- Spoofed by The Simpsons in "Itchy and Scratchy Land": in the Itchy and Scratchy theme park populated by animatronic robots, Professor Frink warns that "all robots will eventually turn against their masters and run amok, in an orgy of blood and the kicking and the biting with the metal teeth and the hurting and shoving." But he adds that "According to my calculations, the robots won't go berserk for at least 24 hours." Immediately, all the robots start attacking the humans. Frink says in a slightly embarrassed tone, "Oh. I forgot to Carry the One."
- Parodied in Futurama: A giant asteroid of garbage is about to hit the city. Professor Farnsworth has arranged the construction of another ball of garbage to be fired at the asteroid to deflect it, and declares that if his calculations are correct, the two balls should collide. Not to be outdone, his archrival Dr. Wernstrom declares "And if my calculations are correct, we're all going to die horribly!" and laughs - until he realizes what this means for him personally, at which point his laughter dies away quite quickly.
- "Our calculations are always correct, for we are gigantic brains."
- On The Magic School Bus, Dorothy Ann could be expected to start every sentence related to the lesson of the day (and a few that weren't) with "According to my research..."
- Lampshaded on one episode where she loses her bookbag, when she's asked if the observation she made about a volcano is 'according to her research' she snaps "How can it be according to my research?!? I don't HAVE my research!
- The Backyardigans: A variation of the phrase is used by Pablo during the "Mission to Mars" episode. Near the beginning of one of the episode's songs, he sings, "My calculations say...we're pretty much toast".
- An episode of Storm Hawks has Piper using the "If my calculations are correct... and they always are" line. Unfortunately, she then has to make such large-scale calculations, a small margin of error was inevitable. Fortunately, Aerrow saves her from a Heroic BSoD by reaffirming her that he has faith in her calculations, and she's able to make new calculations to successfully resolve the problems created by her first one.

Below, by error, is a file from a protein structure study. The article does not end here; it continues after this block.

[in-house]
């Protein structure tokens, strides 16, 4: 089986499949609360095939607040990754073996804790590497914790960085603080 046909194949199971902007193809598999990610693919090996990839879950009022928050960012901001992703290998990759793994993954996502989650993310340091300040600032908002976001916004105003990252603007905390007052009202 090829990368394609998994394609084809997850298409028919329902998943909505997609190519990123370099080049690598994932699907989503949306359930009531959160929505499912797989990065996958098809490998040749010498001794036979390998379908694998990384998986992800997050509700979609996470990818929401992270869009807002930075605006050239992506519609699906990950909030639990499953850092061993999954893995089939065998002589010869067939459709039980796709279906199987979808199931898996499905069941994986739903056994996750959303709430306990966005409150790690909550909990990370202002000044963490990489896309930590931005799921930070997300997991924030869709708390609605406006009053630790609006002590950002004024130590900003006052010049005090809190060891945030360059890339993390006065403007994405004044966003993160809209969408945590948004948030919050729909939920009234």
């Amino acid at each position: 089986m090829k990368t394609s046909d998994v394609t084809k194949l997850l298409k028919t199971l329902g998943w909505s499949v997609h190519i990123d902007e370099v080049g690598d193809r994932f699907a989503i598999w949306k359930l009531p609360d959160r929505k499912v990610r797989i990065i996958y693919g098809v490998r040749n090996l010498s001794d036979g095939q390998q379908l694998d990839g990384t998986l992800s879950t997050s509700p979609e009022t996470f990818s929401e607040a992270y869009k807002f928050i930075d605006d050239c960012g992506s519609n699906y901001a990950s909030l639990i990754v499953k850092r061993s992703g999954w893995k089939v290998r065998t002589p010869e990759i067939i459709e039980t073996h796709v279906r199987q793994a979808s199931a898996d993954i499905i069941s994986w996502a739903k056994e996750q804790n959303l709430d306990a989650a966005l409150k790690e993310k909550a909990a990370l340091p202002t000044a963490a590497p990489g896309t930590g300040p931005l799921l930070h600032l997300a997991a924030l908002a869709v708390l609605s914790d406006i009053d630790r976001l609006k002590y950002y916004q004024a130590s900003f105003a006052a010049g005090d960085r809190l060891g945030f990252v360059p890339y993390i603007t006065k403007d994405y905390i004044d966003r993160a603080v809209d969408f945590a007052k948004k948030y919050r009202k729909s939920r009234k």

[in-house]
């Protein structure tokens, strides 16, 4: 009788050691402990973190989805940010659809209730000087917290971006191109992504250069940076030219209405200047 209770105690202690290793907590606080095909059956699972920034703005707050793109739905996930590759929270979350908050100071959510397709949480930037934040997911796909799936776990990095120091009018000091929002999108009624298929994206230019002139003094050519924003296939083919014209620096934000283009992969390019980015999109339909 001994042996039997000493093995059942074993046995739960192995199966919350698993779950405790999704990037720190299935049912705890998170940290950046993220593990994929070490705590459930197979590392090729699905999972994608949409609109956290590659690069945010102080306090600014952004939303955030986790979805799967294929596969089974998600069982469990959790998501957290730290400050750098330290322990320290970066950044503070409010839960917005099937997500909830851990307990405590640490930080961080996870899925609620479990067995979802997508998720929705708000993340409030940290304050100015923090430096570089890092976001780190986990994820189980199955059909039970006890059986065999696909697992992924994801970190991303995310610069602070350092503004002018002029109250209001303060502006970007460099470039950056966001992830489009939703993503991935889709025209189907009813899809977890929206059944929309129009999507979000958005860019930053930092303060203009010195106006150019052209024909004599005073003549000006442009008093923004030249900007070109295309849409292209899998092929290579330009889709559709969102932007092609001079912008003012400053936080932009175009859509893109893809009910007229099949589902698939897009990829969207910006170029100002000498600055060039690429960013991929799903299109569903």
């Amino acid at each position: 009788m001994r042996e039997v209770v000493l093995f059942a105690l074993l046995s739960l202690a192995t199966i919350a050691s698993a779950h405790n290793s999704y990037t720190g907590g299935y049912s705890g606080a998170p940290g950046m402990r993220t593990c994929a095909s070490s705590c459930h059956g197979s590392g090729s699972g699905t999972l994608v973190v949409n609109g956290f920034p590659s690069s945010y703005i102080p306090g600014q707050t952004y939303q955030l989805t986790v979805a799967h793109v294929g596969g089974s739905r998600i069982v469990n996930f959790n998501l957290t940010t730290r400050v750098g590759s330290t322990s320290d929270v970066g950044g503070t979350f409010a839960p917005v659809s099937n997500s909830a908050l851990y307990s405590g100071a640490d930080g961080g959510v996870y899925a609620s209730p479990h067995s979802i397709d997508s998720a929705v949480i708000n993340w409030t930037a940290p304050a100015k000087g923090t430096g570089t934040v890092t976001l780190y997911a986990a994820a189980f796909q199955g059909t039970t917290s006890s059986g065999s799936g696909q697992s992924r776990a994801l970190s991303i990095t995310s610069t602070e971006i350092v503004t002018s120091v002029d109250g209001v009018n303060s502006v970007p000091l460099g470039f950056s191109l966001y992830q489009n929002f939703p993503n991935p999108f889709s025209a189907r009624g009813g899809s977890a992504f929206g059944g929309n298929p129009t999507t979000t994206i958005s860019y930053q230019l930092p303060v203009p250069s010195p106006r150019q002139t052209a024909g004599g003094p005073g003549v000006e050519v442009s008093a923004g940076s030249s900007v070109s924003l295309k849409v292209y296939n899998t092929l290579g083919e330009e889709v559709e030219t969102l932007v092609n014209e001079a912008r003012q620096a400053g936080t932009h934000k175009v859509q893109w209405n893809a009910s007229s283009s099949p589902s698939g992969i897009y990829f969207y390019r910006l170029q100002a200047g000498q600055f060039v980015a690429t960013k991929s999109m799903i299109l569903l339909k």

- Extremely subverted in The Secret Show: An episode involving a Mirror Universe states that when the dimensional doors close, if everything isn't in the universe it started in, both will explode. Everyone has prepared for the worst when they realize they got all their people out successfully, but left the villain behind... but the calculations are "completely and utterly wrong".
- Pinky and the Brain: One of The Brain's many catchphrases was "If my calculations are correct...and they always are..."
- while the duo are parachuting Brain says "If my calculations are correct, which they always are, we will land directly on the roof". His calculations are correct in terms of their landing, but he failed to take into account the fact that the roof was covered in ice, so they slide right off.
- In the Alvin and the Chipmunks episode "Food for Thought", pilgrim Simon uses an abacus to calculate the groups chances of survival, beginning each announcement with "According to my calculations..."
- "If my calculations are correct" was the Catch Phrase of the inventor Newton Gimmick in The Adventures of Teddy Ruxpin.
- Used often by the titular character in Jimmy Neutron.
- Hanna-Barbera's Secret Squirrel uses this phrase when trying to catch a bomb launched from a submarine in the episode "Sub Swiper".
- Delivered at least once an episode on The Penguins of Madagascar by Kowalski, the resident Gadgeteer Genius. He then laughs at the very idea of them being wrong with, "Pfft... if..."
- Mega Brain from Widget the World Watcher constantly uses this phrase.
- The Beatles episode "Mr. Moonlight" has the boys following Professor Ludwig Von Brilliant to a native island to see a lunar eclipse. He's a bit daffy, but he was right about his calculations as to when the eclipse starts.
- Parodied in an episode of Phineas and Ferb, when Dr. Doofenshmirtz's plan results in him and Perry being stuck to thousands of balloons and flying off into the stratosphere:
Doofenshmirtz: "You know, on paper...this was the outcome too."
- Caramba from Zak Storm frequently uses this phrase.